“The festival has changed a lot in terms of its size, but I hope the ethos is the same. I started Thought Bubble because I knew how much comics had enriched my life and the idea was to give that same feeling to as many other people as possible. This has never been about making money. We try to keep the ticket prices as low as we possibly can and any profit will this year be donated to the children’s charity Barnardo’s.”

Away from the festival, Lisa is also in demand as an artist. She is currently working on Image Comics’ Supreme: Blue Rose with Warren Ellis and Bodies, a new eight part murder mystery series written by Si Spencer for DC Comics.

“In Bodies there are four different time periods and four different artists, so the brief is fairly rigid.

“However, with Warren it’s much more of a collaborative process. He still tells me how he sees the story unfold in pictures, but there is a degree of flexibility and because it’s just the two of us he is more able to take my suggestions on board.

“I’ve also been commissioned to do a number of covers, which is great, because they are stand alone works of art which I can fit around other commitments. I might not be getting an awful lot of sleep, but at the moment it really does feel like everything is coming together.”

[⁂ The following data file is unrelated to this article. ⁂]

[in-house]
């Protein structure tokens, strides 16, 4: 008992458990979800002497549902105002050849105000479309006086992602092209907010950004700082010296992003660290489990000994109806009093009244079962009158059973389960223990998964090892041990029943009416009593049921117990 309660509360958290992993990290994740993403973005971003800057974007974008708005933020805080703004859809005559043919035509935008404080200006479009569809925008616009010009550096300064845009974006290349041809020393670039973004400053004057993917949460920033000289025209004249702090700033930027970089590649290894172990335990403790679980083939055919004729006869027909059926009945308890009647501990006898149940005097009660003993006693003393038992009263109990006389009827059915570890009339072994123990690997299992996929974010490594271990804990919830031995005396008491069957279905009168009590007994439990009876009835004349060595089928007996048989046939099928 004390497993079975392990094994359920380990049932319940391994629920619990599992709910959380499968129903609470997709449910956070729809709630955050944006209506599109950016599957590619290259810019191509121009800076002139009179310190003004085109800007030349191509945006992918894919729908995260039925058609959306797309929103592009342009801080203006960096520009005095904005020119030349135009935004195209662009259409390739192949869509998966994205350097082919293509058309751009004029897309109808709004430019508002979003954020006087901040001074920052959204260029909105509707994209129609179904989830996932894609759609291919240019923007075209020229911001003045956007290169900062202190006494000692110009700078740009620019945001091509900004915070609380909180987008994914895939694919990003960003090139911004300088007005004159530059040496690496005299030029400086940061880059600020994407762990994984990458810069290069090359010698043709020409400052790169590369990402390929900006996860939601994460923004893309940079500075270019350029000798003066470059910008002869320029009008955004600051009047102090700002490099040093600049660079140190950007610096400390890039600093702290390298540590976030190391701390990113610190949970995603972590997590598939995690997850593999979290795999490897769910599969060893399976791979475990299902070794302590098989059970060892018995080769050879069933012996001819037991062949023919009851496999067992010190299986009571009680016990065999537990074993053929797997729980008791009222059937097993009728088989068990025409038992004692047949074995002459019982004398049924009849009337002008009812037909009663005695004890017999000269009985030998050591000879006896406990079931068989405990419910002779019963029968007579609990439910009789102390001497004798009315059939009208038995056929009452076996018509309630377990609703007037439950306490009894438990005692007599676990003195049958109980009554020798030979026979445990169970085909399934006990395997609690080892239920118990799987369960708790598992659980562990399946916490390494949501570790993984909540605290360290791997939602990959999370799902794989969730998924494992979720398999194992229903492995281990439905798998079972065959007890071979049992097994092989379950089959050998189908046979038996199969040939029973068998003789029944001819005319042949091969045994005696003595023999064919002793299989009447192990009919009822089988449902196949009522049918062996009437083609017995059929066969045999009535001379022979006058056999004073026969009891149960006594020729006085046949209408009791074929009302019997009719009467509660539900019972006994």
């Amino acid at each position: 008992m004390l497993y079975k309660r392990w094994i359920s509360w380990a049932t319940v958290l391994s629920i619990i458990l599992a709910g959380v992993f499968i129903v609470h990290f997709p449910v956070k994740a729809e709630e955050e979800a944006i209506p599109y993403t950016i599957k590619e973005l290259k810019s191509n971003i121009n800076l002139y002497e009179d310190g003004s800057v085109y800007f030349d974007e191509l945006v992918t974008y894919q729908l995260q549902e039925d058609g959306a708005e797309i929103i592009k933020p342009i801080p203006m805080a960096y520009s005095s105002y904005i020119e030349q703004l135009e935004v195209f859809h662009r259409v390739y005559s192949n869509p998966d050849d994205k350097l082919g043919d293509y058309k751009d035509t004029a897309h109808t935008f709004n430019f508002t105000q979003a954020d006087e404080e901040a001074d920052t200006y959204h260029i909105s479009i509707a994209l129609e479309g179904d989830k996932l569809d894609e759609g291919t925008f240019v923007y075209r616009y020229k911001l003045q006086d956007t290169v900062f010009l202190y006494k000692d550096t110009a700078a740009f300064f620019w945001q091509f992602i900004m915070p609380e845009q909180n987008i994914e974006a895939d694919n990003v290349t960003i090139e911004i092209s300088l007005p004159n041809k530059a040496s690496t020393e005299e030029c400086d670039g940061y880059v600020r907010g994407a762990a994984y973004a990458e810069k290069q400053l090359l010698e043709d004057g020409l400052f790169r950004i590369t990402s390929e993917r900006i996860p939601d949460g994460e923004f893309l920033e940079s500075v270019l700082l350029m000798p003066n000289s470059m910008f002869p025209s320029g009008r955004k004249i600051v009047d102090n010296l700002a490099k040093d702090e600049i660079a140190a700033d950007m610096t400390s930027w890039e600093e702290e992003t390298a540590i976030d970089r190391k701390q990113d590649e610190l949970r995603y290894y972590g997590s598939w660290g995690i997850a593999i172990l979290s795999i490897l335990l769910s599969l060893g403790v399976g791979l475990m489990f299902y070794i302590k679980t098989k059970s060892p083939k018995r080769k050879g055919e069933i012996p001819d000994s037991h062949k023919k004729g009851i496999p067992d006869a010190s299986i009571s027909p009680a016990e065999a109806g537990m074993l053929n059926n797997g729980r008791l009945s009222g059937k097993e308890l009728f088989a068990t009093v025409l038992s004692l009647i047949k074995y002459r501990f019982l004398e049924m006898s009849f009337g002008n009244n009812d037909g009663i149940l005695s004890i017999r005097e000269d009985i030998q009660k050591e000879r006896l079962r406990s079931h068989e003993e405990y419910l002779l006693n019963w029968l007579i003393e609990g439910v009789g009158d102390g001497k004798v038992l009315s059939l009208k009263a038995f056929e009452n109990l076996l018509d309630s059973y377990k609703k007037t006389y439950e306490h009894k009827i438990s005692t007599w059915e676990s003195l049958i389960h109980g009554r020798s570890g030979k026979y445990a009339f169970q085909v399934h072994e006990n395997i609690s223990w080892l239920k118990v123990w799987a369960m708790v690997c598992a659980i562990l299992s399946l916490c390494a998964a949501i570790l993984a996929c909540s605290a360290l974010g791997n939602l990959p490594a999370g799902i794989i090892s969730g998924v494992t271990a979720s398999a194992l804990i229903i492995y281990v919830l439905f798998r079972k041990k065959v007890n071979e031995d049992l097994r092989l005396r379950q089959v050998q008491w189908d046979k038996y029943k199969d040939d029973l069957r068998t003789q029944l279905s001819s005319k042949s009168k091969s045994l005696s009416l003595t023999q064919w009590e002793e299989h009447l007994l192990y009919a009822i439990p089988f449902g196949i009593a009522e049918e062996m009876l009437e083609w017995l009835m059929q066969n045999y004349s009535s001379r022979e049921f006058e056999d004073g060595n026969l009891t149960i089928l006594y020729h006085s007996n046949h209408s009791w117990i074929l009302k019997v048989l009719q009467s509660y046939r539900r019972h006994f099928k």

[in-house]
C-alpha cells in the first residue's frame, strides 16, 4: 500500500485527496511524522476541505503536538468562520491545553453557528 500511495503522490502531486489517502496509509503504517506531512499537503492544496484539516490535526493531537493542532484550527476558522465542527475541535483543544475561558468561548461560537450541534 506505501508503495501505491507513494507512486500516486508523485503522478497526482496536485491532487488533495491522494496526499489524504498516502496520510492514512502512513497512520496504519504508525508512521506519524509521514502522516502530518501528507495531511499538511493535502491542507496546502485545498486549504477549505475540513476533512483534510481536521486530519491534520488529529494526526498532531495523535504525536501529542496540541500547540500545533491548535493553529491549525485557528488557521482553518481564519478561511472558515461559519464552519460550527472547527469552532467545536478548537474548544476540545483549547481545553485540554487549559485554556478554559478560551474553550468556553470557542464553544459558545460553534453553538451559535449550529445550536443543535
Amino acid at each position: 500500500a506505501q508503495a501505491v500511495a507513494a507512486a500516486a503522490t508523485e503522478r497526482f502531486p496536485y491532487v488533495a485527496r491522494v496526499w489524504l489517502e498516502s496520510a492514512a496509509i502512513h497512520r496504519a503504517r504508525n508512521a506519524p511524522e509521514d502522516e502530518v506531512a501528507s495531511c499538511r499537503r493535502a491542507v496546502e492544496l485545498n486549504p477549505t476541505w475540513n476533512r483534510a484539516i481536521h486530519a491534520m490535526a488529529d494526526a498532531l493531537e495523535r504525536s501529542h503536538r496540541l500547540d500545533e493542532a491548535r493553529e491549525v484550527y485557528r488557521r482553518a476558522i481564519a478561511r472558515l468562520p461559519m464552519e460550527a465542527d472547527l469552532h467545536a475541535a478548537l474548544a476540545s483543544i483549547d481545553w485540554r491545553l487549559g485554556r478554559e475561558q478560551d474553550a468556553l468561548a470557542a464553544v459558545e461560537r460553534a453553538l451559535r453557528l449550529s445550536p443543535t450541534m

Lisa also believes that while fans of comic books were once confined to the ghettos, thanks to Hollywood and a recent tendency by the big film studios to plunder the comic book archive, the tide is changing.

“Some people will always dismiss comic books as being a bit trivial. There’s probably nothing you can do to change their minds, but they are wrong. Even if you look at comics published from the 1930s right through to the 1970s you’ll find stories that deal with politics, religion and sexual identity, but they are told in a way that children find easy to grasp.

“The big Hollywood blockbusters have brought people back to the original stories and I would honestly defy anyone to read one of Marvel’s classic comics not to be impressed.”

• Thought Bubble is at New Dock Hall today and tomorrow. Visit www.thoughtbubblefestival.com